Menopause Transition Stage and Endogenous Estradiol and Follicle-Stimulating Hormone Levels Are Not Related to Cognitive Performance...

Authors: Teresa E SeemanGail A GreendaleBarbara S SternfeldNancy E AvisPeter M MeyerMei‐Hua HuangJanet M JohnstonCrystal M LuettersGalen J Buckwalter
Year: 2007
Times cited: 63

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Menopause Transition Stage and Endogenous Estradiol and Follicle-Stimulating Hormone Levels are Not Related to Cognitive Performance Cross-Sectional Results from the Study of Women's Health across the


BACKGROUND: By one estimate, 60% of women experiencing the menopause transition perceive that they have memory problems, but most studies that have used cognitive function tests have not substantiated a relation between menopause stage and cognitive performance. We sought to describe the cross-sectional relation between menopause status, estradiol (E(2)), follicle-stimulating hormone (FSH), and measured cognitive function.

METHODS: Cross sectional analysis of a community-based cohort of midlife women was used. Cognitive tests were the East Boston Memory Test, Symbol Digit Modalities, and Digits Span Backward. Menopause categories (premenopausal, early perimenopausal, late perimenopausal, and postmenopausal) were defined based on menstrual patterns. One set of general linear models assessed the relations between each cognitive test and menopause transition category, initially adjusted for age, race/ethnicity, education, symptoms, self-rated general health, and body mass index (BMI); next, these were additionally adjusted for FSH and E(2). A second set of models, stratified by menopause status, examined the possible relations between each cognitive test and either E(2) or FSH, adjusted for age, race/ethnicity, education, symptoms, self-related general health, and BMI.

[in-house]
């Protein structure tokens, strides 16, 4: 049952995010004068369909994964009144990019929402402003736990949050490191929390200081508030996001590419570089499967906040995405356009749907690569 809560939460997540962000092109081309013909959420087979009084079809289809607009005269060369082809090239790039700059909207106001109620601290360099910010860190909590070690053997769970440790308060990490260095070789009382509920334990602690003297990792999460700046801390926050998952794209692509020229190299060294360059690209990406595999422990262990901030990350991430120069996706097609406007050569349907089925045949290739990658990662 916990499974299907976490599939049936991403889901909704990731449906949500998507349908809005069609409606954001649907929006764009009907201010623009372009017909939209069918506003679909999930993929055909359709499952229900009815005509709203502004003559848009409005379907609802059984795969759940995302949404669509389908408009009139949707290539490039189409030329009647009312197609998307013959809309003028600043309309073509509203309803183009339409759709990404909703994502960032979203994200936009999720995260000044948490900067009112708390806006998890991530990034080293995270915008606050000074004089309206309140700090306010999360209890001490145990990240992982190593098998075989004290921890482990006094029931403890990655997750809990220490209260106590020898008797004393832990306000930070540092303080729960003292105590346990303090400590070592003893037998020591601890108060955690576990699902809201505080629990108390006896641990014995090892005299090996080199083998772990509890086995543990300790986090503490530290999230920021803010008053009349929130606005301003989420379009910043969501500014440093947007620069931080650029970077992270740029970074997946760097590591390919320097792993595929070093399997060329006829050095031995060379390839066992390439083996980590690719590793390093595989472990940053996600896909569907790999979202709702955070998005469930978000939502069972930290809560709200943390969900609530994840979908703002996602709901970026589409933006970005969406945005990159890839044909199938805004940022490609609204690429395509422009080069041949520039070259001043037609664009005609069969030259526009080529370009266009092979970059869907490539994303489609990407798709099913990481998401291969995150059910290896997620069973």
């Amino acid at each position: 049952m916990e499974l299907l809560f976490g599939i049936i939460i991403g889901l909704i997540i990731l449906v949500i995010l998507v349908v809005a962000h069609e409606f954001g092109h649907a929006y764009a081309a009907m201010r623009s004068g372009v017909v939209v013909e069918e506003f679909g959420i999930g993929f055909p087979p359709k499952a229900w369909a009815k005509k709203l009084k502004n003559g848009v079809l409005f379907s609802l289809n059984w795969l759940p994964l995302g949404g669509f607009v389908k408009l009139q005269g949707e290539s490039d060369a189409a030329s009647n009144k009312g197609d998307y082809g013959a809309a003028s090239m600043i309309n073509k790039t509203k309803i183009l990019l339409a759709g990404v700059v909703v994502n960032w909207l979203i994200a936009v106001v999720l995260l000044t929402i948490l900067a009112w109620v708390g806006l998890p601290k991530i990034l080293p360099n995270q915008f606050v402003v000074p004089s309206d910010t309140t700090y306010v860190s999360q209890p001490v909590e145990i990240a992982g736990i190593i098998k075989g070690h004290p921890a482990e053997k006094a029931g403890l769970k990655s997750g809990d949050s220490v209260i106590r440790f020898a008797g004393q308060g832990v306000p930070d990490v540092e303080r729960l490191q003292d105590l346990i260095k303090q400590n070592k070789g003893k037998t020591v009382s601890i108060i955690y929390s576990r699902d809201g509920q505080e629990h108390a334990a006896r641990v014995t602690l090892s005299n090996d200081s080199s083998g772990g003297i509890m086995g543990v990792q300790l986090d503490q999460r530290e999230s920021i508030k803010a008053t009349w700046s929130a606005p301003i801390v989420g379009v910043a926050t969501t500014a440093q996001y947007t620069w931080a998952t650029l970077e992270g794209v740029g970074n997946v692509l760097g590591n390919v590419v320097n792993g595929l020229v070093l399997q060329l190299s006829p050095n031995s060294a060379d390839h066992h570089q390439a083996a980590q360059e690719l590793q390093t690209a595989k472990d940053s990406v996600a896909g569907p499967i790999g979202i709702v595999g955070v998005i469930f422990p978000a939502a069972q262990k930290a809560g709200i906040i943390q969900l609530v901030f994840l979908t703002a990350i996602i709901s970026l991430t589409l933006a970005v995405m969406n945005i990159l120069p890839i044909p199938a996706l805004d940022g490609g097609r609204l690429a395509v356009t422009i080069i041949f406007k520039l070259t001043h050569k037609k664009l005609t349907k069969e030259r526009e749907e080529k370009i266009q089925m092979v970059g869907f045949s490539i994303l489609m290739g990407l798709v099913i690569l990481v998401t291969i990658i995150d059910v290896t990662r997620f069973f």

RESULTS: The mean age of the analytical sample (n = 1657) was 49.7 years. Only 5% of the sample had less than a high school education, 16% graduated from high school, and the rest had at least some college. The percent of women in each menopause category was premenopausal (9.0%), early perimenopausal (57.0%), late perimenopausal (13.4%), postmenopausal (20.6%). Although clinical-site adjusted models showed moderate differences between menopause transition groups and cognitive performance, no association was found between each of the measured cognitive performance tests and menopause transition status when adjusting for covariates. Similarly, no association between each cognitive test and E(2) or FSH was found.

CONCLUSIONS: This study does not support a cross-sectional relation between cognitive test performance and menopause stage, FSH, or E(2).

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